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Old 03-18-2013, 12:41 PM   #1
Knows what a fatty is.
Join Date: 09-01-12
Location: Taylorsville, NC
Default Another brisket questions

Hey guys,

I smoked my first brisket this past Saturday and was curious about a few things and was wondering if these things are normal in smoking brisket.

I smoked a 5 lb flat. When I cut into it, it looked dry. Very dry. And it looked tough. But, when the buddies and I ate it, it was surprisingly soft and had some juice, although I was hoping for more juiciness.

Is brisket supposed to look and be like this? Deceptively soft and juicy by the appearance of looking dry and hard? Maybe I just haven't had good brisket before? This could be the case too. You don't know what's better until you've had a variety....that's how I ended up with my wife. Haha. By the way, I did foil at approx. 160 and kept it until 190.

On a side note, I did cut the flat in half and tried one half fat-side up and the other half fat-side down. I couldn't tell a difference really. Though, I think I like the fat-side down one better. For fat-side up, people who are scared of a little fat will have to trim that little bit of fat off too and after you do that, well, there is no bark at all. It is juicier to a small degree, but that's because you're getting the fat itself and not necessarily that the fat actually rendered and made it's way down into the meat....just my thoughts. I'm not a veteran of BBQ.

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Old 03-18-2013, 02:27 PM   #2
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Join Date: 04-12-10
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I typically just put the fat facing the heat. As I never have really had a heat source from up top that generally means fat side down. I also usually trim my briskets down of most fat in order to get more bark on the meat, and I also like making beef tallow with it for frying purposes.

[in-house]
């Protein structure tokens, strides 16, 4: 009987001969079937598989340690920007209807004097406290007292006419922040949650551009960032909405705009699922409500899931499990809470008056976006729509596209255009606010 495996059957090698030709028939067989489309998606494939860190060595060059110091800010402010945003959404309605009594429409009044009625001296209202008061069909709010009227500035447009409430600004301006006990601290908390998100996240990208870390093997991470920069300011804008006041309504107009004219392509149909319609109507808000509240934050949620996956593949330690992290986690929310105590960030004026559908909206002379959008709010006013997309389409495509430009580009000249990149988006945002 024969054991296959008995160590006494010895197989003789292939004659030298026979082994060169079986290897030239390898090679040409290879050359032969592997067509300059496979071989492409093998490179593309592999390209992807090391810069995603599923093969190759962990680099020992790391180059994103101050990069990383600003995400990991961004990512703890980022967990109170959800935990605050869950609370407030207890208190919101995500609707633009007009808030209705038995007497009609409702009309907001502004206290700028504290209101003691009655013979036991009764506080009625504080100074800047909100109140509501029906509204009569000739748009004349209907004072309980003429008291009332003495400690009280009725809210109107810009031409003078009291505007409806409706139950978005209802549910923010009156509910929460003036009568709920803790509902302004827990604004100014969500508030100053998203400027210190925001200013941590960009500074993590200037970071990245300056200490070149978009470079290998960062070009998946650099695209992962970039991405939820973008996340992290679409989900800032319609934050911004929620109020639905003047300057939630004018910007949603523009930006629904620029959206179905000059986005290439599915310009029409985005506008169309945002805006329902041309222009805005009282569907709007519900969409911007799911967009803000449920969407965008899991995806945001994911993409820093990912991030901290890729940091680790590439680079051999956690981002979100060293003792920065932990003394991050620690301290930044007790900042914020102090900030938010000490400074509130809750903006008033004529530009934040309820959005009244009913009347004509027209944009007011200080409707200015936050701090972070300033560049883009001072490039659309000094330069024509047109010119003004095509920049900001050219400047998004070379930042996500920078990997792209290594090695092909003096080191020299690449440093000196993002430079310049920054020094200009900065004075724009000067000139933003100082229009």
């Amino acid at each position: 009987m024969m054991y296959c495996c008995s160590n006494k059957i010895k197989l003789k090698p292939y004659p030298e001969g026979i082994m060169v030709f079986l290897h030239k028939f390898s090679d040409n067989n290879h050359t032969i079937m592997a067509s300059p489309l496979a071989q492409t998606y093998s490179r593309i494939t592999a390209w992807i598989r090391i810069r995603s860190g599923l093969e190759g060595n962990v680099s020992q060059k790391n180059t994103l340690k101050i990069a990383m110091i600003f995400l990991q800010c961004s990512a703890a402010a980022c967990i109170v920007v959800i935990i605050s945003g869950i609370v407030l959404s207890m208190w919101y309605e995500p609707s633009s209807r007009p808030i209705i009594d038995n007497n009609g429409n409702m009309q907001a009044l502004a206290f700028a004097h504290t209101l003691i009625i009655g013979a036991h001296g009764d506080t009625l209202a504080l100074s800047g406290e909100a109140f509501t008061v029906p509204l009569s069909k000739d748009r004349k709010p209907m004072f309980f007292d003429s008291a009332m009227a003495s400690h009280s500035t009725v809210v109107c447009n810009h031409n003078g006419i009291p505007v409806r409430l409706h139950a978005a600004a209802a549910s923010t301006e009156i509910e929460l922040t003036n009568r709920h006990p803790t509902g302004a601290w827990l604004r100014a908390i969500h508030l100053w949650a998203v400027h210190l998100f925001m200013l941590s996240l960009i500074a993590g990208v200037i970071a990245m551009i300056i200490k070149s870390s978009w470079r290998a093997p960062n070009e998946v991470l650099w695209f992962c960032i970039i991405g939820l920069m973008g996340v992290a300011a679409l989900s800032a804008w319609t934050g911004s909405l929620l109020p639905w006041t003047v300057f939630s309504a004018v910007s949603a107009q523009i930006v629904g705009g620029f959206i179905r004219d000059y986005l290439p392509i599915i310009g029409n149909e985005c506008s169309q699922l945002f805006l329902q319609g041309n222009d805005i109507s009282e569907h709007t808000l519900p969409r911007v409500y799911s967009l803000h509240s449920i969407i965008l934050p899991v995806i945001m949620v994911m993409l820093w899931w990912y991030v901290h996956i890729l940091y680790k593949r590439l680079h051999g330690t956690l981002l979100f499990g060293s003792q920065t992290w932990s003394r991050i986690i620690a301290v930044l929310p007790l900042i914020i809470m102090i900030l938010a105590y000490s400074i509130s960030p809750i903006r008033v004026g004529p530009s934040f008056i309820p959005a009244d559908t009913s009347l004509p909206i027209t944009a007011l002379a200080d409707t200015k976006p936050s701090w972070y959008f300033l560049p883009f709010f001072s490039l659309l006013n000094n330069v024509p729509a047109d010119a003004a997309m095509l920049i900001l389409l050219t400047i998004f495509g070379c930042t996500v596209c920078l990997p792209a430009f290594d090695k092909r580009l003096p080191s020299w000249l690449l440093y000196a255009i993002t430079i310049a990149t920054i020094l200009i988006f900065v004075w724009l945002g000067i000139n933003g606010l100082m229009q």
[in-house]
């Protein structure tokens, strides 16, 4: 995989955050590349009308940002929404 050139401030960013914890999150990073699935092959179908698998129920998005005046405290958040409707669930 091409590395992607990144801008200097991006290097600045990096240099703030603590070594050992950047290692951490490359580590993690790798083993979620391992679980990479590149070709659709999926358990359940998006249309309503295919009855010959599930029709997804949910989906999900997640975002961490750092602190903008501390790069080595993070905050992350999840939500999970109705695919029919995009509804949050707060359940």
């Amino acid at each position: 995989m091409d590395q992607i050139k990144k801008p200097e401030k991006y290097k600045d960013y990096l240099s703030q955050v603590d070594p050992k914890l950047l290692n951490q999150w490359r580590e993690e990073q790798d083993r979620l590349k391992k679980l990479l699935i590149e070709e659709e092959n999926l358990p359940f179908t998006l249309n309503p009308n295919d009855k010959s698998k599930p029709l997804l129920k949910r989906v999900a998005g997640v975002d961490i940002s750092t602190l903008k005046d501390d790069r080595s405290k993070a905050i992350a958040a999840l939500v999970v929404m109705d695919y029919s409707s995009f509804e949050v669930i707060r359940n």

In my years of BBQ I have never smoked just a flat, as I REALLY like the point. The flat is always going to look dryer than the point will, but the point will look REALLY freaking juicy.
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Old 03-18-2013, 02:38 PM   #3
Smo Jo
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Join Date: 02-20-13
Location: Kalaheo, Hawaii

I'm new to this, but I've recently done a few brisket flats. I slather it with mustard and a dry rub and let it sit overnight. I then inject with beef broth right before putting it on the smoker. I place it fat cap down, then foil at about 150ish (the stall) with some lager beer, and cook it to 200 or so. I then rest it at least 2 hours foiled in a prewarmed cooler with warm towels. The one I did this weekend was rested for 6 hours and was still 160 degrees. How long did you rest yours? From what I've read, the resting is very important. I will say, though, each time I've taken it out of the foil, it sure seems rubbery and I think I'm gonna have to have a backup plan for dinner, but then I cut it and taste it and it's moist and tender. I've been fooled, as well.
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Old 03-18-2013, 02:54 PM   #4
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Join Date: 07-04-09
Location: Jonesboro,Tx

I don't cook flats( I normally give the flat away) I cook packers 12-15 lb, fat or Point to the heat. If you cooked it right the flat will look dry, your not going to see stuff running out on the board but it will be moist to the palate with a buttery texture.
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Old 03-19-2013, 03:00 AM   #5
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Originally Posted by Bludawg View Post
I don't cook flats( I normally give the flat away) I cook packers 12-15 lb, fat or Point to the heat. If you cooked it right the flat will look dry, your not going to see stuff running out on the board but it will be moist to the palate with a buttery texture.
yeeup..cook the packer..but DO NOT GIVE NUTTen AWAY! A 5 pound flat then cut in half will yield poor results..fat up fat fat up...but cook whole..
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